Rogue Report: Zombie Mayakashi
The Zombie type in Yugioh has been historically one of its most cohesive, between the various generic ways to put Zombie monsters into the Graveyard, as well as even more to bring them back out, risen from beyond. However, because of this fact, more often than not, modern Zombie archetypes pay a kind of ‘tax’ for their typing. As was seen in Vendread, Shiranui, and today’s focus, Mayakashi, Zombies had a rough string of releases around the Arc-V/Vrains era, only bolstered once Eldlich saved the typing. That said, with some new support in Magnificent Mavens, out now, Mayakashi might just have the chops to compete with the metagame… given it goes first.
MAMA (Which is perhaps one of the best set codes of all time) introduces a pair of cards to Mayakashi’s arsenal, and each of them helps the archetype in its own unique way. As a bit of background, Mayakashi centers around a single gimmick: Synchro Laddering. By using any Level 1 monster, and Dakki, the Graceful Mayakashi, these Zombies can chain together their Synchro Monsters from Levels 3, 5, 7, 9, and 11, before pivoting to their Links, being 2 and 4. As you can see, though, there’s a spot missing between the Link-2 & Link-4, which often forced Mayakashi to either play as an agonizingly slow control deck, or an FTK by way of Soul-Absorbing Bone Tower. Despite this, because their good effects only triggered when Summoned from the GY, all this laddering tended not to matter, in the end, resigning Mayakashi to below even the Rogue Tier. That is, until now.
The two cards added are Yuki-Onna, the Icicle Mayakashi and Ghost Meets Girl - A Masterful Mayakashi Shiranui Saga, with that last one being quite a mouthful. These cards do two important things for Mayakashi: Yuki provides that crucial step between Link-2 and Link-4, and Masterful Saga gives the deck a frankly obscene win condition. To put it bluntly, the Deck now ends on their Link-4, Yuki-Onna, the Absolute Zero Mayakashi, and Masterful Saga’s floodgate effect. To put into perspective how backbreaking Masterful Saga is, Artifact Scythe was nearly a bannable card, and we see similar effects like Royal Oppression already on the banlist. After Masterful Saga resolves, the only places Special Summons can occur from are the GY, and banished. Luckily, the new Link-3 Yuki assists in that issue, as well: By banishing herself from the GY, she can Summon one of your Mayakashi Synchros from, conveniently, either of the two allowed zones under Masterful Saga.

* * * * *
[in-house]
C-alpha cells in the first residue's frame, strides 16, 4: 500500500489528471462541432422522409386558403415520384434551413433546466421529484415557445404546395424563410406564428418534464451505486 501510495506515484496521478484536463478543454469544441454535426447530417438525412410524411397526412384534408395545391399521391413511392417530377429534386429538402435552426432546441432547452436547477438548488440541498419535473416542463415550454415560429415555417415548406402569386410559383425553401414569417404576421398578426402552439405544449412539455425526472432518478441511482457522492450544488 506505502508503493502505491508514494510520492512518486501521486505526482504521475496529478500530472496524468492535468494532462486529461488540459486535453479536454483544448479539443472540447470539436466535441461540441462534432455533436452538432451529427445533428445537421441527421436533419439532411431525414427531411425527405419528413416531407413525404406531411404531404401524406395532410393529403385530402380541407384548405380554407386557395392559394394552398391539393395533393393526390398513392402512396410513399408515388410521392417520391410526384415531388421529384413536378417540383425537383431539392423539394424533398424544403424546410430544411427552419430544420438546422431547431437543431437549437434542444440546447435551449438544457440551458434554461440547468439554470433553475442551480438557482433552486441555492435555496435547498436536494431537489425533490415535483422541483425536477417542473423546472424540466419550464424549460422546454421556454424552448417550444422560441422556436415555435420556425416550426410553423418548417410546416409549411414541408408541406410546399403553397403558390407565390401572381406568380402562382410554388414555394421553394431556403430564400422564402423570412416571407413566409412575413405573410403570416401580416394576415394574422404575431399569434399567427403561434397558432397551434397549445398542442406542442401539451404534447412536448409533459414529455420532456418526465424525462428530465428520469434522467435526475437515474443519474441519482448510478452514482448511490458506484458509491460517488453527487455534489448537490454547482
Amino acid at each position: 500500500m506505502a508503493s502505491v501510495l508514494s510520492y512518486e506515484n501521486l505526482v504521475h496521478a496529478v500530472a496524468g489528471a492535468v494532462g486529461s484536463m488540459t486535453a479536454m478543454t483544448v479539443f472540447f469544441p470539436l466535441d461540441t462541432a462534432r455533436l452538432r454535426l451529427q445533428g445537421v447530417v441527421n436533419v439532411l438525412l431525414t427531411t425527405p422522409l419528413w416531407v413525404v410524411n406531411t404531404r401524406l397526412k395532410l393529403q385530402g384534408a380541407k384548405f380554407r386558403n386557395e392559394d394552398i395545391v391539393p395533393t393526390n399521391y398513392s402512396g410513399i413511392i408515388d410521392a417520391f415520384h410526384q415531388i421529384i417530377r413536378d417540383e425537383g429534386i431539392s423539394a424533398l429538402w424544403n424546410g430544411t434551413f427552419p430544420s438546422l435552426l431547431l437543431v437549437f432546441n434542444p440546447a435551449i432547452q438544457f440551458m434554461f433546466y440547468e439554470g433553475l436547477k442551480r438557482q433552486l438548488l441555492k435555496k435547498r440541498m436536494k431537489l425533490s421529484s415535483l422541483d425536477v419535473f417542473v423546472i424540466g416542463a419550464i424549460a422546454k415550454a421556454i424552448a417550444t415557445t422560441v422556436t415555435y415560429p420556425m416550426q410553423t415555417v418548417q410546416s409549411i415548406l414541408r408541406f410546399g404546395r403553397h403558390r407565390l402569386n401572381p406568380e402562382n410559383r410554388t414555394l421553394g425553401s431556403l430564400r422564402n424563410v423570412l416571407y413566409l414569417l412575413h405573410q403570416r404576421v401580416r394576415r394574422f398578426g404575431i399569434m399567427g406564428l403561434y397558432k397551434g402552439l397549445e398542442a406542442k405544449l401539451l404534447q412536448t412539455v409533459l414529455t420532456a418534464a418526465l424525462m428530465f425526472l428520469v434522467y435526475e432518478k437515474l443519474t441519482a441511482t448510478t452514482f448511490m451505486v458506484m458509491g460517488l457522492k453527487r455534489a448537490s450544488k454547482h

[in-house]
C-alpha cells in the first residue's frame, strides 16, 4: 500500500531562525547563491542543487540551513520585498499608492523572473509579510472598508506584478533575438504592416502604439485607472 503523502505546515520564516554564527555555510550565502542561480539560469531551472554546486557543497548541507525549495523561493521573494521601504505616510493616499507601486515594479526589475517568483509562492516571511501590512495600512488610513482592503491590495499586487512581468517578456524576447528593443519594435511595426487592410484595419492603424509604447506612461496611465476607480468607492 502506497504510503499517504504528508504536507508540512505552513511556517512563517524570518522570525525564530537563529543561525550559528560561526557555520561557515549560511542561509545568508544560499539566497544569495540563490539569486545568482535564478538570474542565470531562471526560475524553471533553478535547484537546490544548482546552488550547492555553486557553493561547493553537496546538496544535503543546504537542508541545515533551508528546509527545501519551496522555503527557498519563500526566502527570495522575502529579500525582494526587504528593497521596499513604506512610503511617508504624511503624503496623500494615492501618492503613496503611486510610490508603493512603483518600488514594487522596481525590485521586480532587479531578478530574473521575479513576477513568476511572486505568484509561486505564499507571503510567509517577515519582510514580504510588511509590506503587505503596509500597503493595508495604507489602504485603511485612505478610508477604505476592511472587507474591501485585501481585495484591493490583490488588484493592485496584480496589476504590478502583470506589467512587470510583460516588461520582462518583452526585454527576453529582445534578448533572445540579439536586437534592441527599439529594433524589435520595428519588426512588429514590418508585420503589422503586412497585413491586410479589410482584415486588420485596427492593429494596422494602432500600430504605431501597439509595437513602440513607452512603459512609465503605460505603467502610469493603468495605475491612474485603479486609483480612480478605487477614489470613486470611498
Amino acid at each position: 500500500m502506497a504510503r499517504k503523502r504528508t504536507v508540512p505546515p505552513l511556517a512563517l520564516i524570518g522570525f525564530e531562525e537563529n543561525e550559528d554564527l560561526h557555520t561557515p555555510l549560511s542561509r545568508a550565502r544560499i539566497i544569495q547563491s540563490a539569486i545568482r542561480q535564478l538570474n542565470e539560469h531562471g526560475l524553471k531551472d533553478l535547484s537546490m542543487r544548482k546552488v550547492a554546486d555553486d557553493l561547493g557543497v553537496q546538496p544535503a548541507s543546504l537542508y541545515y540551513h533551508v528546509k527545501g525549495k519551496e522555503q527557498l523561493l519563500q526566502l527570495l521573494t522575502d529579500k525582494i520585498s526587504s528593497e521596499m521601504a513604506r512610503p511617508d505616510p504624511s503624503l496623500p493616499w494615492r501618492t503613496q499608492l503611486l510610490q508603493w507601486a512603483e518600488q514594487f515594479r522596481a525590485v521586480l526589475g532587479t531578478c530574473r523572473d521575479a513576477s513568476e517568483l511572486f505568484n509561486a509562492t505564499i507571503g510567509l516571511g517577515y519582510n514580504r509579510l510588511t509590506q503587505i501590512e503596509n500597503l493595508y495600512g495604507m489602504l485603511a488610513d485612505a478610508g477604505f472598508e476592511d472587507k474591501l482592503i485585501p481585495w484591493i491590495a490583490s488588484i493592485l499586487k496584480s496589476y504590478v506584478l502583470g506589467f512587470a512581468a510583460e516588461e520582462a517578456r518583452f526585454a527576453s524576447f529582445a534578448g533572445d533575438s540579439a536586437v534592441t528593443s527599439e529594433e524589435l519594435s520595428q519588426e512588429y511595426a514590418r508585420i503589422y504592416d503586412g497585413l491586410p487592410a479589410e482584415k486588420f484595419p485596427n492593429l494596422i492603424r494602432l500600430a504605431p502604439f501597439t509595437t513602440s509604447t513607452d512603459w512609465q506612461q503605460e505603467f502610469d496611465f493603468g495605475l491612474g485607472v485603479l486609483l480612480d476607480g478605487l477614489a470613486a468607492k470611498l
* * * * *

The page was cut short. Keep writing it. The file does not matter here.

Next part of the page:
Putting it bluntly, these are some of the most obviously turn-ending cards printed into the modern game, being essentially an archetypal version of one of the game’s most hated Continuous Trap, Royal Oppression. The pseudo-lock you put your opponent under is essentially impossible to break, even by the current Tier 0 threat of Ishizu Tearlament, but there’s a catch: You have to go first. Despite being consistently available, this combo is explicitly one that prevents set-up, not a reactive way to deal with existing boards. For that reason, it’s unlikely Mayakashi will see a genuine meta share. What we can do, however, is design a version of the deck which consistently baits Handtraps going first, resolving its lock, before pivoting into enough Going-Second equalizers when on the draw, in order to hamper rebuilding of boards.